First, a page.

Wednesday, March 11, 2009

The Trouble With Land-Grant Universities

Flagship state schools, particularly in the Midwest, are relics of an economic geography dominant in the late 19th century. The agricultural focus was fine for putting a university in the middle of nowhere, where aspiring farmers could funnel in from all around the state. Today, that very isolation is wasting valuable brain power:

The University’s renowned international reputation, the health care industry, quality of life, green space, proximity to Detroit and easy access to Detroit Metropolitan Airport are all named as important factors to Ann Arbor’s prosperity.

[Lou Glazer (president of Michigan Future, an Ann Arbor-based think tank that conducts research on Michigan’s transition to a knowledge-based economy)] said it is the size of the University’s research operations and Ann Arbor’s central location in Southeast Michigan that distinguishes Ann Arbor from other college towns.

This combination is what gives the University more spin-off potential than other schools, he said, adding that if Ann Arbor was located a hundred miles north or south, the University would have a much smaller impact on economic development.

The University of Illinois at Urbana-Champaign, another flagship research school, is an example of academia’s irrelevance if the school isn’t in a prime location, Glazer said.

“The University of Illinois in Champaign has almost no effect because it’s out in the middle of a corn field,” he said.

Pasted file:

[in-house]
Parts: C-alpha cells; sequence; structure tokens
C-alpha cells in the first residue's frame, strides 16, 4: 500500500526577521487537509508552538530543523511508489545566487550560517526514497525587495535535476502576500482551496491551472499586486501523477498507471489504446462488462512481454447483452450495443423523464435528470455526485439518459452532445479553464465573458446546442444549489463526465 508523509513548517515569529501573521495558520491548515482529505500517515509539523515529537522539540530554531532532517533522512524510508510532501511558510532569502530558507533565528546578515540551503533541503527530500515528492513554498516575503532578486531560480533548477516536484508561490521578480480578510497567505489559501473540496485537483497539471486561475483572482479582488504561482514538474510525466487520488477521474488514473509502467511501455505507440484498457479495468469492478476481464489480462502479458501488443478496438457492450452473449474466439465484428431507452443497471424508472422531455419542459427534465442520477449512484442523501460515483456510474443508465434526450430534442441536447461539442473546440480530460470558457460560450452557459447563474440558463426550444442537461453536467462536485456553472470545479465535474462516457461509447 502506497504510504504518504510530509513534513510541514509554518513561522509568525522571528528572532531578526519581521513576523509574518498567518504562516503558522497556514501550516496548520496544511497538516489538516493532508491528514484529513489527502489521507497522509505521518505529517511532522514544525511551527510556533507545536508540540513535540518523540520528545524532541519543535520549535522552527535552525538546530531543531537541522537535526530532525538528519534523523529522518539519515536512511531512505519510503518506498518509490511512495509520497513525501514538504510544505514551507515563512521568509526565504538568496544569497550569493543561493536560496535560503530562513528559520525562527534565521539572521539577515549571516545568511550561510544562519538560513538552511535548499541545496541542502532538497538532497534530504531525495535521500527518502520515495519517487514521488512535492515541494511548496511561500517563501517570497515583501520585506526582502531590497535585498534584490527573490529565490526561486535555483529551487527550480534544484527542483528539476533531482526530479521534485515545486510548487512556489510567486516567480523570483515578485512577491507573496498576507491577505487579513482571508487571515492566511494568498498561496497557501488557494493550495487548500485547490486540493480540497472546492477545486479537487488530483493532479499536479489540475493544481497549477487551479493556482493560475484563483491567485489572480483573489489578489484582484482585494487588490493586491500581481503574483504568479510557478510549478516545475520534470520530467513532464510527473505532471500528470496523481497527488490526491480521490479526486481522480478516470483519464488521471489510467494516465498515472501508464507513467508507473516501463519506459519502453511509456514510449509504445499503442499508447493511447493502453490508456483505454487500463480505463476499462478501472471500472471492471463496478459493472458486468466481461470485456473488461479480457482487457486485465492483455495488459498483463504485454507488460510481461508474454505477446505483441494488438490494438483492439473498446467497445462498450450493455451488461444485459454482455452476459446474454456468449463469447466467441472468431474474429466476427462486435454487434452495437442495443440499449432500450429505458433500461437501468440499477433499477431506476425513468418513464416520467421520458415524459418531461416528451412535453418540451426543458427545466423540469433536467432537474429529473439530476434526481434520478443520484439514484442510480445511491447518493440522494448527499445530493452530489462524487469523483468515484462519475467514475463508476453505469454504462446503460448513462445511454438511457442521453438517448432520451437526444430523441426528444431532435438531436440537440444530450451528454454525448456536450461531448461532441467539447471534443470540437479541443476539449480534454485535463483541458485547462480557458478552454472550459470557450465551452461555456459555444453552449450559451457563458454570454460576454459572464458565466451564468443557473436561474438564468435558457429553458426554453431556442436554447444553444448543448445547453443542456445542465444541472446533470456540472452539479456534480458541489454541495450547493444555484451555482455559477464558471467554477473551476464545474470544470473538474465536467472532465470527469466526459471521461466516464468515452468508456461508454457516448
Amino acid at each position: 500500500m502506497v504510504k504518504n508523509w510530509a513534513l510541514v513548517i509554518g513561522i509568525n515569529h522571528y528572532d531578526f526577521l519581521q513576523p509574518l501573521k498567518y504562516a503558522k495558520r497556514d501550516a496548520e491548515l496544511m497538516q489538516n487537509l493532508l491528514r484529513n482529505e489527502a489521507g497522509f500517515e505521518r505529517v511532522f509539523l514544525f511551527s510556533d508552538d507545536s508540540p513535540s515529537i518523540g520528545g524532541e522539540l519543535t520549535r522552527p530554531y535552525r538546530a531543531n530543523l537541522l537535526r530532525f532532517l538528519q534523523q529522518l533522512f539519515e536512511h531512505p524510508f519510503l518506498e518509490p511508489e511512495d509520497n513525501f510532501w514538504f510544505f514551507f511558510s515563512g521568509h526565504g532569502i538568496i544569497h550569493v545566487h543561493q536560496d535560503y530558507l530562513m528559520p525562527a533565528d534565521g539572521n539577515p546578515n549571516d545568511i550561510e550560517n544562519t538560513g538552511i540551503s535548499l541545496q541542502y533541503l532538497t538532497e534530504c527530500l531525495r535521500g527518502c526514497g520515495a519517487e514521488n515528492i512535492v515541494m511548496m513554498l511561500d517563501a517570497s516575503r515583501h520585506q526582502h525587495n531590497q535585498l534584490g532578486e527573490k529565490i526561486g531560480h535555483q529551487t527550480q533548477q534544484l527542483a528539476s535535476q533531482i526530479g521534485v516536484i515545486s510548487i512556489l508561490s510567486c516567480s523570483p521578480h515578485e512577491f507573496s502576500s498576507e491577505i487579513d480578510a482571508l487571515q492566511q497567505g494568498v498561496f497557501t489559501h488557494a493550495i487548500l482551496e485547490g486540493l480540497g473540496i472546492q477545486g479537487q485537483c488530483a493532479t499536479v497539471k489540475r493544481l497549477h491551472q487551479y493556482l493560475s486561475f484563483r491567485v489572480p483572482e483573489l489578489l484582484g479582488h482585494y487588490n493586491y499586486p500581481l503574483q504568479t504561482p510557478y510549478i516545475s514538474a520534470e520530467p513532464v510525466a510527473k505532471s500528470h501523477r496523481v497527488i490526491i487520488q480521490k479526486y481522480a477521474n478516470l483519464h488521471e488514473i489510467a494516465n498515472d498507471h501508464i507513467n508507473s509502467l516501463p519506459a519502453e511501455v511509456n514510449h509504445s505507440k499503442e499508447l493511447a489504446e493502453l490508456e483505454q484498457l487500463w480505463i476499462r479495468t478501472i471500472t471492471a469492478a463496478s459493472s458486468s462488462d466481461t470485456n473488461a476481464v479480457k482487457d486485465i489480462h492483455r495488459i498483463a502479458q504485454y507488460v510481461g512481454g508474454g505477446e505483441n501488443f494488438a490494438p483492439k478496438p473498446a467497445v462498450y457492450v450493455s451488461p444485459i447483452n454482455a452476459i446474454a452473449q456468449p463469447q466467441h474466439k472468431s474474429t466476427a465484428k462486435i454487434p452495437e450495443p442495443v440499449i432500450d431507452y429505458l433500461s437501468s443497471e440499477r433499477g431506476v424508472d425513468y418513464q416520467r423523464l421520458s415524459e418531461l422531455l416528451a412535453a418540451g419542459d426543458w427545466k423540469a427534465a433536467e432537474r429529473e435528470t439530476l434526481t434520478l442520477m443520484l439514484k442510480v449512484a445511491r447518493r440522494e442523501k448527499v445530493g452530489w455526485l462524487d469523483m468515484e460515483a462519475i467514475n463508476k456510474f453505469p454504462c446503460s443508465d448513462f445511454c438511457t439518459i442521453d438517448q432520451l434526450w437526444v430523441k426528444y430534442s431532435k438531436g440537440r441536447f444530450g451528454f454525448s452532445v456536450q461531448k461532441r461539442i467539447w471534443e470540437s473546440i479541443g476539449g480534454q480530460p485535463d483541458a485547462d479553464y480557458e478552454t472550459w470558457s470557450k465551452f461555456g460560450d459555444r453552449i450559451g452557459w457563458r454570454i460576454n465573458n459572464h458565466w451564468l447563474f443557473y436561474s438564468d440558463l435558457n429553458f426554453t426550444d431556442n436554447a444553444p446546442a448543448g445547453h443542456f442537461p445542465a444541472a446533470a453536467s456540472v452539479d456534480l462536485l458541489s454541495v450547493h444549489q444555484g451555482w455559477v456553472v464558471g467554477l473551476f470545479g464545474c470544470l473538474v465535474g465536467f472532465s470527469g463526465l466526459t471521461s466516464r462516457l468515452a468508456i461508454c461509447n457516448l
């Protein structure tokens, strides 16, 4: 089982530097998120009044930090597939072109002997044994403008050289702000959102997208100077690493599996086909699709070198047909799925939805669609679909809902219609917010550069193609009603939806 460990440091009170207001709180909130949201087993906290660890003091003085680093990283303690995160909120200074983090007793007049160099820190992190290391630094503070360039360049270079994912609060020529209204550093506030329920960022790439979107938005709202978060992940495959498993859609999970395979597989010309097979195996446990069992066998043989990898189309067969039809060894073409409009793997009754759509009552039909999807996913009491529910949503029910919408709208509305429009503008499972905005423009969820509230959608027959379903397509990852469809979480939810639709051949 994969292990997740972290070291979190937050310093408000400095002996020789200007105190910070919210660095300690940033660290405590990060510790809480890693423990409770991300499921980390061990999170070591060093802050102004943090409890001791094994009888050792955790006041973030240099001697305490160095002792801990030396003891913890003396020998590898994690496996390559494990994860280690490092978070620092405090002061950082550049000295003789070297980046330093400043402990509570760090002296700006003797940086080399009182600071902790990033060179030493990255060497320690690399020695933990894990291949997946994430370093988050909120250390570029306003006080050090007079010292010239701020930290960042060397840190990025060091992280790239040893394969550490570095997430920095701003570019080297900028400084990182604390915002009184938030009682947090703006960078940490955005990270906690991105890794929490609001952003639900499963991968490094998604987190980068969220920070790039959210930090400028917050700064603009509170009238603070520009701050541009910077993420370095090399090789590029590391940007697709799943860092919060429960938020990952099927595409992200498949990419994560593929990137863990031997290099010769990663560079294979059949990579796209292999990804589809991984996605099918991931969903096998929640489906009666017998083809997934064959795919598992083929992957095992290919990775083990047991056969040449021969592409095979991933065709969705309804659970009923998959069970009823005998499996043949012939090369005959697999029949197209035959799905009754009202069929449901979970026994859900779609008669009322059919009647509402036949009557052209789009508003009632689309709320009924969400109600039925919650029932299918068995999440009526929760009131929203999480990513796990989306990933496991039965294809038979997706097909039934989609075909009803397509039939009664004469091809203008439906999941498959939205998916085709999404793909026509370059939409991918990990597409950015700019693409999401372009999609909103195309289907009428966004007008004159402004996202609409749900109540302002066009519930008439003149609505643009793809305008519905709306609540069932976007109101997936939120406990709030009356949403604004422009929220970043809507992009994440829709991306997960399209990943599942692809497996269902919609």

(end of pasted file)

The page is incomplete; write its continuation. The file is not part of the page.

Pittsburgh is fortunate to have two major research universities within city limits. The density of knowledge production in Oakland, just 5 miles from the CBD, is fueling Pittsburgh's latest renaissance. This asset really comes to the fore in the latest issue of Pittsburgh Quarterly.

"Pittsburgh's College Corridor" starts in downtown with Point Park University and the Art Institute of Pittsburgh. In Uptown is, of course, Duquesne University. Oakland has Pitt, CMU and Carlow University. Lastly, there is Chatham University in Shadyside. Increasing the connectivity between these institutions, along with better transportation to and from the airport, should be priortiy one for economic development.

The biggest obstacle to realizing this vision is the barrier between downtown and Uptown. At the heart of the matter is Mellon Arena, which some residents would like to save. The Civic Arena effectively isolated the Upper Hill District and destroyed the Lower Hill District neighborhood. Reconnect the Hill with downtown and breathe life into the College Corridor.

This isn't just a big idea that made for a nice story. Joanna Burley, Director of Pittsburgh Council on Higher Education, makes the following offer:

We've got an awful lot of schools in this area. If someone came through with an interaction plan that really made sense and benefited all of the schools and higher education in this region, I would take a very serious look at it.

I challenge the Pittsburgh social media community to craft an interaction plan. Do check out the story in Pittsburgh Quarterly. Students from all seven schools were interviewed and make a number of good suggestions. For example, I see a clear need for a blog covering the College Corridor scene. This blog could spark a functional collective identity, something I think social media is uniquely positioned to do.

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